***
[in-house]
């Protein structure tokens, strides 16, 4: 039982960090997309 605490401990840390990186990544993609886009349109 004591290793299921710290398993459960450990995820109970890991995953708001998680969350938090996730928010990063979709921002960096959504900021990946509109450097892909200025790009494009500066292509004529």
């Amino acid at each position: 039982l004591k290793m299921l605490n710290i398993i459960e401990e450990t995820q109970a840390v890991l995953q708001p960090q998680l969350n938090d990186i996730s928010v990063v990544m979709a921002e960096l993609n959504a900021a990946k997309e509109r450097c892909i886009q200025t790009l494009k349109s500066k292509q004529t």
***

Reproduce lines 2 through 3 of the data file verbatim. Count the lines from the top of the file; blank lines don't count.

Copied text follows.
């Protein structure tokens, strides 16, 4: 039982960090997309 605490401990840390990186990544993609886009349109 004591290793299921710290398993459960450990995820109970890991995953708001998680969350938090996730928010990063979709921002960096959504900021990946509109450097892909200025790009494009500066292509004529």
């Amino acid at each position: 039982l004591k290793m299921l605490n710290i398993i459960e401990e450990t995820q109970a840390v890991l995953q708001p960090q998680l969350n938090d990186i996730s928010v990063v990544m979709a921002e960096l993609n959504a900021a990946k997309e509109r450097c892909i886009q200025t790009l494009k349109s500066k292509q004529t």